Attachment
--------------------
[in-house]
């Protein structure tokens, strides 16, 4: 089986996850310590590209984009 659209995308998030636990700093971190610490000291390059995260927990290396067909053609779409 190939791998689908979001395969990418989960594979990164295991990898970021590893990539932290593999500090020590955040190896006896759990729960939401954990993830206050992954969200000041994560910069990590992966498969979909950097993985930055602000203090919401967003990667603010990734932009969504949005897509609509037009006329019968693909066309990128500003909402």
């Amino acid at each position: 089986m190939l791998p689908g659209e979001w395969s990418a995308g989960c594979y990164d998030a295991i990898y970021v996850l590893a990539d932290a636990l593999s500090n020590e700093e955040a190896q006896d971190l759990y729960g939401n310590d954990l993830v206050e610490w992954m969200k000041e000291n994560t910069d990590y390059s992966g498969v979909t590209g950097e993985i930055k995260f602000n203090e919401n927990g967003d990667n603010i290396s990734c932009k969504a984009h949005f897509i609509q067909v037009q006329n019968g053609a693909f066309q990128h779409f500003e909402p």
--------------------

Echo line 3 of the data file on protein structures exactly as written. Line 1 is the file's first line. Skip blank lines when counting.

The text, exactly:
């Amino acid at each position: 089986m190939l791998p689908g659209e979001w395969s990418a995308g989960c594979y990164d998030a295991i990898y970021v996850l590893a990539d932290a636990l593999s500090n020590e700093e955040a190896q006896d971190l759990y729960g939401n310590d954990l993830v206050e610490w992954m969200k000041e000291n994560t910069d990590y390059s992966g498969v979909t590209g950097e993985i930055k995260f602000n203090e919401n927990g967003d990667n603010i290396s990734c932009k969504a984009h949005f897509i609509q067909v037009q006329n019968g053609a693909f066309q990128h779409f500003e909402p």